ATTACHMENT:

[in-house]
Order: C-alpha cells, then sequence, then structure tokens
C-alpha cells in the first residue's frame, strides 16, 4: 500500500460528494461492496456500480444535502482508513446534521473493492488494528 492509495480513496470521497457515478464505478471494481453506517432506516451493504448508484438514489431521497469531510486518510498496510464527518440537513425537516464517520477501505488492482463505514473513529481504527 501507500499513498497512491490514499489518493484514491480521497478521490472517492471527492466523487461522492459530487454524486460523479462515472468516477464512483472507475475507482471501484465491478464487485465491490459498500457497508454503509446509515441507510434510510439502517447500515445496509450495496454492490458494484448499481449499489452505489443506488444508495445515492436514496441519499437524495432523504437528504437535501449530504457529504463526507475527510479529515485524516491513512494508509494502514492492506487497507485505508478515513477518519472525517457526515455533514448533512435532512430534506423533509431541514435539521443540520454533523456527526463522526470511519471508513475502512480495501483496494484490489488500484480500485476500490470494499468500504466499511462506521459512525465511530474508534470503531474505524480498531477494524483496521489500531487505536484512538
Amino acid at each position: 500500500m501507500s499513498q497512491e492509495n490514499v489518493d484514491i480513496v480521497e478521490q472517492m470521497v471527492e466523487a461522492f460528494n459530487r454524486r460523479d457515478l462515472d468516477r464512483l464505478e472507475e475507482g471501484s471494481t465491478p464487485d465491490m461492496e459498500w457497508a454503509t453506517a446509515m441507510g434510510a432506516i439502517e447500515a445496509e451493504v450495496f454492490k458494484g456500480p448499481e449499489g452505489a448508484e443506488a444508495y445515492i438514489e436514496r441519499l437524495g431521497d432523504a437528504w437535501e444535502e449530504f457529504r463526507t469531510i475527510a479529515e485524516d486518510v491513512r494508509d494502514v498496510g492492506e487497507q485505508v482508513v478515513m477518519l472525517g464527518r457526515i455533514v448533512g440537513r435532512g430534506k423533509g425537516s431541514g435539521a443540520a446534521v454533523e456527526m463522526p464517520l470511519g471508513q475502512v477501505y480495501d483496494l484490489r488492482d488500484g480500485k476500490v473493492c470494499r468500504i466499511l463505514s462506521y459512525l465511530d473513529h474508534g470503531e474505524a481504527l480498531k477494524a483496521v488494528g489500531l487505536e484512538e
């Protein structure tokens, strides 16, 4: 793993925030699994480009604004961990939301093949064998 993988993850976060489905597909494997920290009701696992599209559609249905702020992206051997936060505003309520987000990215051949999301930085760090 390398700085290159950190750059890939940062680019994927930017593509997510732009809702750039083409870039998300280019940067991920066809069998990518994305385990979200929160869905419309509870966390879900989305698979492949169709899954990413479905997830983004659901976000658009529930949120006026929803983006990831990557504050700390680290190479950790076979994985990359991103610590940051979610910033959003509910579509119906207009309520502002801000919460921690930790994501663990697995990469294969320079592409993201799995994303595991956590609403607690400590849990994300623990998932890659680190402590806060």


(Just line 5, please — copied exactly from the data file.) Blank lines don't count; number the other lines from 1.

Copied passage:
């Protein structure tokens, strides 16, 4: 793993925030699994480009604004961990939301093949064998 993988993850976060489905597909494997920290009701696992599209559609249905702020992206051997936060505003309520987000990215051949999301930085760090 390398700085290159950190750059890939940062680019994927930017593509997510732009809702750039083409870039998300280019940067991920066809069998990518994305385990979200929160869905419309509870966390879900989305698979492949169709899954990413479905997830983004659901976000658009529930949120006026929803983006990831990557504050700390680290190479950790076979994985990359991103610590940051979610910033959003509910579509119906207009309520502002801000919460921690930790994501663990697995990469294969320079592409993201799995994303595991956590609403607690400590849990994300623990998932890659680190402590806060």